Burnout from a labor law perspective: The disease that nobody takes seriously {Review}


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One of the most important topics today - an education on burnout. But it not only sheds light on what burnout actually means, how to prevent and get the disease under control, no, there is more: The author also explains what the labor law side looks like if you “because of a little stress” ( according to the popular opinion of many employers) that they take longer to write sick.

By the way: You can find many more hand-picked reading recommendations in our section Editorial book tips.


Here writes for you:

 

Wolfgang Hanfstein 38Wolfgang Hanfstein is co-founder and chief editor of Managementbuch.de, the leading bookstore for executives, entrepreneurs and self-employed persons.

  Profile

The underrated disease

Anyone who breaks his bones during a ski holiday is sick until he gets on his feet again. A self-evidentness, which is evident in the diagnosis burnout does not attack. Both the affected person and the employer tend to deal with this disease in a self-sufficient manner - which then begins not to take the disease seriously.

Iris Riffelt, a lawyer specializing in labor law and herself experienced in “burnout”, now shows in her book “Stopover Burnout” what those affected have to consider from the point of view of labor law - and what they can expect.

“Everyone has stress”

The burnout-cases of some celebrities have brought the subject again and again into the gaps and talkshows and thus surely helped to make the topic known. Nevertheless, the diagnosis is still smiled in everyday life.

"Everyone has stress at times," it says. The result is that those affected do not take themselves and their illness seriously. And that's exactly one of the most difficult phases of the disease - not recognizing it.

The first step to healing: Take the disease seriously!

“Stopover Burnout” essentially consists of two parts. In the first, Iris Riffelt describes what burnout means and how to recognize burnout completely unacademically and saturated with experience. In contrast to illnesses that are diagnosed by the doctor, the long way to cure burnout begins with “that the person concerned takes the illness seriously themselves.”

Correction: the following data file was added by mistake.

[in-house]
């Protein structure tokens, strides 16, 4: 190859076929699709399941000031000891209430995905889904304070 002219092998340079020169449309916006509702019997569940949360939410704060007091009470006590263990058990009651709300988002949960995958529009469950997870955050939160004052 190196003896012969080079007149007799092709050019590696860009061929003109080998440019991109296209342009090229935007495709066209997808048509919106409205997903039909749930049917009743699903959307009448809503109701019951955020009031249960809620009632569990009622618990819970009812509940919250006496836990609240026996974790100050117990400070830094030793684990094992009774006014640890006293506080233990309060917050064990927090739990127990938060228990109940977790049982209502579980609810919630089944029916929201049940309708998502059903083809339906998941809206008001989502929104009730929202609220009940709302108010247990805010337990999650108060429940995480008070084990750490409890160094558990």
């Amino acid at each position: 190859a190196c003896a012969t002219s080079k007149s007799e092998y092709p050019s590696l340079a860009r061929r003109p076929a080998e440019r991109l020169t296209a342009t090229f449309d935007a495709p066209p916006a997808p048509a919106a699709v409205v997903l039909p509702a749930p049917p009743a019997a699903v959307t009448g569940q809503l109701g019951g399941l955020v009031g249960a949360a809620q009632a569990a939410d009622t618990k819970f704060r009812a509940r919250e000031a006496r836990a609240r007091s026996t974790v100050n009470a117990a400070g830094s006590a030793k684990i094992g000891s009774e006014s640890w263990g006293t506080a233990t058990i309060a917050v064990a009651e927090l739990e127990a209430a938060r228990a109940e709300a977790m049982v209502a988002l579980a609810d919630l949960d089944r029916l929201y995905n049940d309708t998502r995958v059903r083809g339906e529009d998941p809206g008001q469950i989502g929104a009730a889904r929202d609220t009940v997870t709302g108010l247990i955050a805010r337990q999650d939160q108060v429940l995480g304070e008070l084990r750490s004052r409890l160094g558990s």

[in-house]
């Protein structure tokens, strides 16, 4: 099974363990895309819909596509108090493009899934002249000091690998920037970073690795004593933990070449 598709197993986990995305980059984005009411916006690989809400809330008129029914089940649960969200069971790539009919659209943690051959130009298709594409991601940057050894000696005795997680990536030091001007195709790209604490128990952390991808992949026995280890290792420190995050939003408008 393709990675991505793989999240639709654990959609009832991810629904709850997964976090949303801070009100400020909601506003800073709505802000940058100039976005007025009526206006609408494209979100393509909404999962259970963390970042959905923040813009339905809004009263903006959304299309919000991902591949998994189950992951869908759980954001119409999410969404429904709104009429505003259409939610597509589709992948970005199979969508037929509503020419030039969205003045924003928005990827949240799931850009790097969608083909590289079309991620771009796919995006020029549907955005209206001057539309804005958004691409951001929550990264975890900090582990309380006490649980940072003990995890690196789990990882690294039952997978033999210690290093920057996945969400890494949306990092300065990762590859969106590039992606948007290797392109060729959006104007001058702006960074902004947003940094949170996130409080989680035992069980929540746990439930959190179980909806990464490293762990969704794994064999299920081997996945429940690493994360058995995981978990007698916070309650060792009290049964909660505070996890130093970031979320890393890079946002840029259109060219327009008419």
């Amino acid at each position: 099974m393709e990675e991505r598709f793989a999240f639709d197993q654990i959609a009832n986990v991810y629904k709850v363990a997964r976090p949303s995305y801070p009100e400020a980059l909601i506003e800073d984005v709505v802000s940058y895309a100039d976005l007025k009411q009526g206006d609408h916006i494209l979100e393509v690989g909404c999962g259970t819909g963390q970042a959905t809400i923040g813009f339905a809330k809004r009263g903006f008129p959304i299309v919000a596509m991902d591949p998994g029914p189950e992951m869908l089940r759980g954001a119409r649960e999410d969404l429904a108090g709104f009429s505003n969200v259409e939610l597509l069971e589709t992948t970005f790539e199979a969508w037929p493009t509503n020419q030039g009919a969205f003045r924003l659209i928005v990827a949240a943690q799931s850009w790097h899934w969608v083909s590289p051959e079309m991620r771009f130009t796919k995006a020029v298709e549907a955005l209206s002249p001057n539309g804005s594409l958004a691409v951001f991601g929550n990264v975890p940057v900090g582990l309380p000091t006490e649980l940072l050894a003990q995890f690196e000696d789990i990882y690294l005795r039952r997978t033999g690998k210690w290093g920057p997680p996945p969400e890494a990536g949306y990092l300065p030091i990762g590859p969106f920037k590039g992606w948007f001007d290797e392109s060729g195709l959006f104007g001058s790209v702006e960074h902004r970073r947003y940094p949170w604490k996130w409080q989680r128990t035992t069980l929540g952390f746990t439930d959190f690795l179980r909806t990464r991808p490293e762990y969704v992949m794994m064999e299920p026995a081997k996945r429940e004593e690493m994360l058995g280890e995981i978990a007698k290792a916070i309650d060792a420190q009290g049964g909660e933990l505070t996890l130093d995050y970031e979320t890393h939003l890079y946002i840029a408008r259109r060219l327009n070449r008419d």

Riffelt refers to Herbert Freudenberger, who coined the term “burnout” in the 70s. And to Volker Schmieder, who defines burnout as the intersection of "stress, depression and exhaustion".

And what does he say? Manager to?

The way out of the burnout is stony. Iris Riffelt describes the prerequisites for complete recovery from her own experience and from discussions with those concerned. Fundamental are the subjects of peace, self-confidence, and mindfulness.

Burnout sufferers will not be able to overcome their illness with these “tips”. But they get an insight into how it works and the “antidotes”. Up to this point, “Stopover Burnout” is a helpful book, but not one that stands out from the books on the subject available so far. This happens in the second part.

Burnout from the point of view of labor law

For Iris Riffelt is neither a psychologist nor a doctor, but a labor lawyer. The fact that she has kneeled into this topic is because she herself was burnout. A circumstance to which the sufferer now owes a wise book.

Precisely because the diagnosis of “burnout” is never taken seriously either by the environment, by employers or by those affected, the question of the labor law side quickly arises. And Iris Riffelt fills this gap excellently.

Neither employer nor patient decide

“Can I even take some time off? What about sickness benefit? How long have I been insured for? Can I be canceled if I am ill for several months? How should I survive a financial break as a self-employed person? ” The specialist lawyer Iris Riffelt deals with all of these questions point by point.

It makes it clear that, as with other illnesses, neither the employer nor the patient decide how long the disease lasts. But that the disease is the measure upon which action is taken.

Six months sick is not possible?

And Riffelt shows how the re-entry into the job works. An important book, also because it warns against hasty decisions (for example, rushed dismissals, which often aggravate the whole thing).

It encourages sufferers to accept their illness first, and then on the road to recovery. Above all, however, the author and specialist lawyer Iris Riffelt shows that and how the labor law strengthens burnout sufferers.


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